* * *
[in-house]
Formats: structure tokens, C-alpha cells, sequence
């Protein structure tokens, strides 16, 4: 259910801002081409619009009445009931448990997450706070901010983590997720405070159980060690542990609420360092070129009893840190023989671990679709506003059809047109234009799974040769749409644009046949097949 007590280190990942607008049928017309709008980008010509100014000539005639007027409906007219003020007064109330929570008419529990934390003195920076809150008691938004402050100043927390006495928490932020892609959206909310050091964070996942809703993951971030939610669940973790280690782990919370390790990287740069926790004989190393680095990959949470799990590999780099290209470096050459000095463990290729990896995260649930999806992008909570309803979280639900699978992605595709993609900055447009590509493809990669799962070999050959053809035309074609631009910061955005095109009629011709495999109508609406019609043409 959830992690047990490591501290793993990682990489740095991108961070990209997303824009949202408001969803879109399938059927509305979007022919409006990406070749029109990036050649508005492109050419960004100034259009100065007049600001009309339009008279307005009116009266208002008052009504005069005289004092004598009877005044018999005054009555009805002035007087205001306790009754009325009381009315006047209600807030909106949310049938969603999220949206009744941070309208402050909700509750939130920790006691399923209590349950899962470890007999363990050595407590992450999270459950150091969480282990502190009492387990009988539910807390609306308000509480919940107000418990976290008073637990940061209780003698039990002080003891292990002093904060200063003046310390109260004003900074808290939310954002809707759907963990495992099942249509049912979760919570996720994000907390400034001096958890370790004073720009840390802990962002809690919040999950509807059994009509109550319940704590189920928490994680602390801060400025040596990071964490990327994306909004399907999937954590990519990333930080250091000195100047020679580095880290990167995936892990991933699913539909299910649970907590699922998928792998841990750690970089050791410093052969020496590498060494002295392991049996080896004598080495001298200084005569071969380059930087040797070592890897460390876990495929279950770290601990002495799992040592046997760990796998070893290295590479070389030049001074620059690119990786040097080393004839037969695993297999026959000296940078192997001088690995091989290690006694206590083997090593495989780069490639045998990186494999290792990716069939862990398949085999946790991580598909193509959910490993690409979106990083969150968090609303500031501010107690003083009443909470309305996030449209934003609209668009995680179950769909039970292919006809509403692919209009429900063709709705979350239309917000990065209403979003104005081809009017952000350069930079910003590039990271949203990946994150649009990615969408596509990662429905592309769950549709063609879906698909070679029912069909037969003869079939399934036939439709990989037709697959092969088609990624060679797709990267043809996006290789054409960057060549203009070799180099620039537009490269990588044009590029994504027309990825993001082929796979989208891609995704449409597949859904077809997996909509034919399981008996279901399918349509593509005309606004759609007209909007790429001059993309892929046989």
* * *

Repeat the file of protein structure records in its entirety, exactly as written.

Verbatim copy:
[in-house]
Formats: structure tokens, C-alpha cells, sequence
């Protein structure tokens, strides 16, 4: 259910801002081409619009009445009931448990997450706070901010983590997720405070159980060690542990609420360092070129009893840190023989671990679709506003059809047109234009799974040769749409644009046949097949 007590280190990942607008049928017309709008980008010509100014000539005639007027409906007219003020007064109330929570008419529990934390003195920076809150008691938004402050100043927390006495928490932020892609959206909310050091964070996942809703993951971030939610669940973790280690782990919370390790990287740069926790004989190393680095990959949470799990590999780099290209470096050459000095463990290729990896995260649930999806992008909570309803979280639900699978992605595709993609900055447009590509493809990669799962070999050959053809035309074609631009910061955005095109009629011709495999109508609406019609043409 959830992690047990490591501290793993990682990489740095991108961070990209997303824009949202408001969803879109399938059927509305979007022919409006990406070749029109990036050649508005492109050419960004100034259009100065007049600001009309339009008279307005009116009266208002008052009504005069005289004092004598009877005044018999005054009555009805002035007087205001306790009754009325009381009315006047209600807030909106949310049938969603999220949206009744941070309208402050909700509750939130920790006691399923209590349950899962470890007999363990050595407590992450999270459950150091969480282990502190009492387990009988539910807390609306308000509480919940107000418990976290008073637990940061209780003698039990002080003891292990002093904060200063003046310390109260004003900074808290939310954002809707759907963990495992099942249509049912979760919570996720994000907390400034001096958890370790004073720009840390802990962002809690919040999950509807059994009509109550319940704590189920928490994680602390801060400025040596990071964490990327994306909004399907999937954590990519990333930080250091000195100047020679580095880290990167995936892990991933699913539909299910649970907590699922998928792998841990750690970089050791410093052969020496590498060494002295392991049996080896004598080495001298200084005569071969380059930087040797070592890897460390876990495929279950770290601990002495799992040592046997760990796998070893290295590479070389030049001074620059690119990786040097080393004839037969695993297999026959000296940078192997001088690995091989290690006694206590083997090593495989780069490639045998990186494999290792990716069939862990398949085999946790991580598909193509959910490993690409979106990083969150968090609303500031501010107690003083009443909470309305996030449209934003609209668009995680179950769909039970292919006809509403692919209009429900063709709705979350239309917000990065209403979003104005081809009017952000350069930079910003590039990271949203990946994150649009990615969408596509990662429905592309769950549709063609879906698909070679029912069909037969003869079939399934036939439709990989037709697959092969088609990624060679797709990267043809996006290789054409960057060549203009070799180099620039537009490269990588044009590029994504027309990825993001082929796979989208891609995704449409597949859904077809997996909509034919399981008996279901399918349509593509005309606004759609007209909007790429001059993309892929046989």